Her stint as a corporate titan was more mixed than master-of-the-universe. In 1999, Fiorina took over Hewlett-Packard, the troubled computer company, becoming one of the top women in Corporate America. Previously, she had built a successful career mostly in marketing and sales at AT&T and Lucent, but she had the not-so-good fortune to be taking the helm of an engineering-driven tech company as the tech boom was ending. Her solution to HP's ailments was controversial: buying Compaq. She pushed the $19 billion acquisition over the opposition of many HP stockholders, including, most notably, Walter Hewlett, the son of the company's founder, who argued the merger would not make HP more competitive.
A friend of Jim Johnson, the Washington player who resigned Wednesday as an unpaid veep-vetter for Barack Obama, tells me that Johnson woke up that morning, looked at the newspapers, saw that he had become a front-page problem for Obama--after The Wall Street Journal a few days earlier had reported that Johnson had received too-sweet home loans from Countrywide Financial--and made the snap decision to quit. By the end of the day, Johnson, who had canceled appointments he had lined up for the day, had left Washington and was in Sun Valley.
It was a quick end to the controversy. Obama fans can be encouraged by the fact that decisive action was taken fast. But Obama initially defended Johnson. So perhaps Obama himself was hoping to ride this one out, even though the episode had the potential to undermine his message of change.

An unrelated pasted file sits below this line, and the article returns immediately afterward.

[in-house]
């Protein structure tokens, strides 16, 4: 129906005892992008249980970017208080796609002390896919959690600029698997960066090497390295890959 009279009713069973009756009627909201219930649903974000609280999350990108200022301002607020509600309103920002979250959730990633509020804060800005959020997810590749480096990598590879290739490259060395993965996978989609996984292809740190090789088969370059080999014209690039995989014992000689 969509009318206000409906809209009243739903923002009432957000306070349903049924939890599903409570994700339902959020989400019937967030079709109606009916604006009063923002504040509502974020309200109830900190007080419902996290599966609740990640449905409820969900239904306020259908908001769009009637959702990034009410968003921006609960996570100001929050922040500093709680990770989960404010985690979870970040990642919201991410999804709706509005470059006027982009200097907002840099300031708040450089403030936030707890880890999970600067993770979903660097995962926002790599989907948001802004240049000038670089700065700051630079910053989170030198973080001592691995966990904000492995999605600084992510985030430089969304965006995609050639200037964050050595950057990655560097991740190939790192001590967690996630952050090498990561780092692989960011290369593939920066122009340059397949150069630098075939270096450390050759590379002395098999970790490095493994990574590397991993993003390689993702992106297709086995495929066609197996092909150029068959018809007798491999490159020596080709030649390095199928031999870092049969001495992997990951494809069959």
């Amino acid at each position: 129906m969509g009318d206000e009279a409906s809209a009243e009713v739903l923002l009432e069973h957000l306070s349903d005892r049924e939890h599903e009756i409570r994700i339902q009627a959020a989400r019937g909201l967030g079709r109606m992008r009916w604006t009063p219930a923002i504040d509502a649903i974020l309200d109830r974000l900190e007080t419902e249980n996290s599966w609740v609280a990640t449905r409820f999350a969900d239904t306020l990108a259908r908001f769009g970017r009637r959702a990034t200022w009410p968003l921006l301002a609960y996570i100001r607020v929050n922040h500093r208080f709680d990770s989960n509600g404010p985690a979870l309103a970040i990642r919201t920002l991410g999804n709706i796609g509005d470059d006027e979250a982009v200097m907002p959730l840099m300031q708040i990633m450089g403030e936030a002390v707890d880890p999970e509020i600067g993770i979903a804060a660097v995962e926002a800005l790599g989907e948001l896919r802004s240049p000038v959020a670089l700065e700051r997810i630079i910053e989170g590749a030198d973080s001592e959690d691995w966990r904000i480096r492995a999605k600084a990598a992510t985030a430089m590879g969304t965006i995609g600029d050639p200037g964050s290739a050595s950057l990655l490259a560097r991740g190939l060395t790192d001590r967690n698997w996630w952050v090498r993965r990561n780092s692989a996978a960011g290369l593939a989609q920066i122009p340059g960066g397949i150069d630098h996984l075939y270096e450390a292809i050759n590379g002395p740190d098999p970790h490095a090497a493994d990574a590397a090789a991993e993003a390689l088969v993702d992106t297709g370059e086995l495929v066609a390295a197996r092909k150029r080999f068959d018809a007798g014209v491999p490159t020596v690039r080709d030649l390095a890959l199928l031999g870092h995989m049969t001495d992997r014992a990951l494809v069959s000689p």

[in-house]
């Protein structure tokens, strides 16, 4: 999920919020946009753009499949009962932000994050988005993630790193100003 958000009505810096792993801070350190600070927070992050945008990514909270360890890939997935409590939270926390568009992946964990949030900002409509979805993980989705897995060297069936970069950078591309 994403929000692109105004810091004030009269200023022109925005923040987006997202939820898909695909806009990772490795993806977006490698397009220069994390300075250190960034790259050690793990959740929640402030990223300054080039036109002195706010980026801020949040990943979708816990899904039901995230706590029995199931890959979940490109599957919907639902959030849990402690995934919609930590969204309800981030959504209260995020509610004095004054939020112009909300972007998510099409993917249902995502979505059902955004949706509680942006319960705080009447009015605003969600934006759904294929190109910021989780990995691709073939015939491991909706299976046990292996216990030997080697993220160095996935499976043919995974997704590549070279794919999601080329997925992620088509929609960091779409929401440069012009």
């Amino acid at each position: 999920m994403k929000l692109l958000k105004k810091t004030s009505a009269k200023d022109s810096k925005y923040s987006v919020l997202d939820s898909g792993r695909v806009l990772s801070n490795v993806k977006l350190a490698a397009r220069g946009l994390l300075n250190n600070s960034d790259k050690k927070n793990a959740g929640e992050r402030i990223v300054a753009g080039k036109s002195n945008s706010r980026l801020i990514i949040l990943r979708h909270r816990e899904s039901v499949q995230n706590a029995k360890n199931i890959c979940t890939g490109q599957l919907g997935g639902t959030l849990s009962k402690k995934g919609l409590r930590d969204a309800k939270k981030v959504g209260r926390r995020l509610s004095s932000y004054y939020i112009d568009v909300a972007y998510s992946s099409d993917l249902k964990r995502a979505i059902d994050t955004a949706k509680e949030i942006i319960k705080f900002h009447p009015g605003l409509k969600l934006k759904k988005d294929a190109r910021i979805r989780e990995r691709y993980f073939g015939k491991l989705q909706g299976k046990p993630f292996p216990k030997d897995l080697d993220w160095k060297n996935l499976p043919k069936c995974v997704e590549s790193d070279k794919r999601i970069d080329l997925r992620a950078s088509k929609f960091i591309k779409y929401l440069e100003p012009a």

The selection of Jim Johnson was itself troubling--whether or not Johnson did anything wrong regarding his dealings with Countrywide. He's a longtime Democratic Party insider, a "big-business Democrat," as Craig Crawford put its, who headed Fannie Mae in the 1990s and forged a close relationship with Countrywide. He's no agent of change in Washington.
The Democratic Party is full of "wise" men and women who jump between government jobs, campaigns, and well-paid private gigs. They can be campaign strategists one year, and corporate consultants or lobbyists the next--or sometimes, as in the case of Mark Penn, both at once. They are part of Washington's permanent establishment. And some will be making a beeline to the Obama campaign, now that he's the party's presumptive nominee.
To keep his message of change clear and honest, Obama is going to have to say no to these folks, even though they might come with experience and the best of intentions. He's already told Democratic lobbyists they cannot contribute to his campaign. And he will have to extend the rope-line further. Here's a suggestion: he should designate within his campaign an aide to be a "change ombudsman." This person will vet the vetters and everyone else working at a high level for the campaign to make certain none are agents of the status quo.
I'm being only semi-facetious. The Obama campaign will be growing now that he's the all-but-nominated nominee and absorbing Hillaryites and others. Someone on the Obama staff ought to be watching so that no other "big-business Democrats" are placed in positions where their mere presence could undercut Obama's overall message.
Obama's going to have a tough time working and calculating his relationship with the party establishment. (Remember all the corporate-sponsored sky boxes at past Democratic party conventions?) Some party insiders have gotten used to doing well in addition to doing good. Jim Johnson, for instance, was an advocate of extremely generous compensation packages for CEOs, made his own bundle at Fannie Mae, and benefited from accounting manipulations there (though he was never accused of wrongdoing).
Johnson is a warning for the Obama campaign. Beware the consummate Washington players who stock campaigns, transition teams, and administrations. Many are not in it for the change.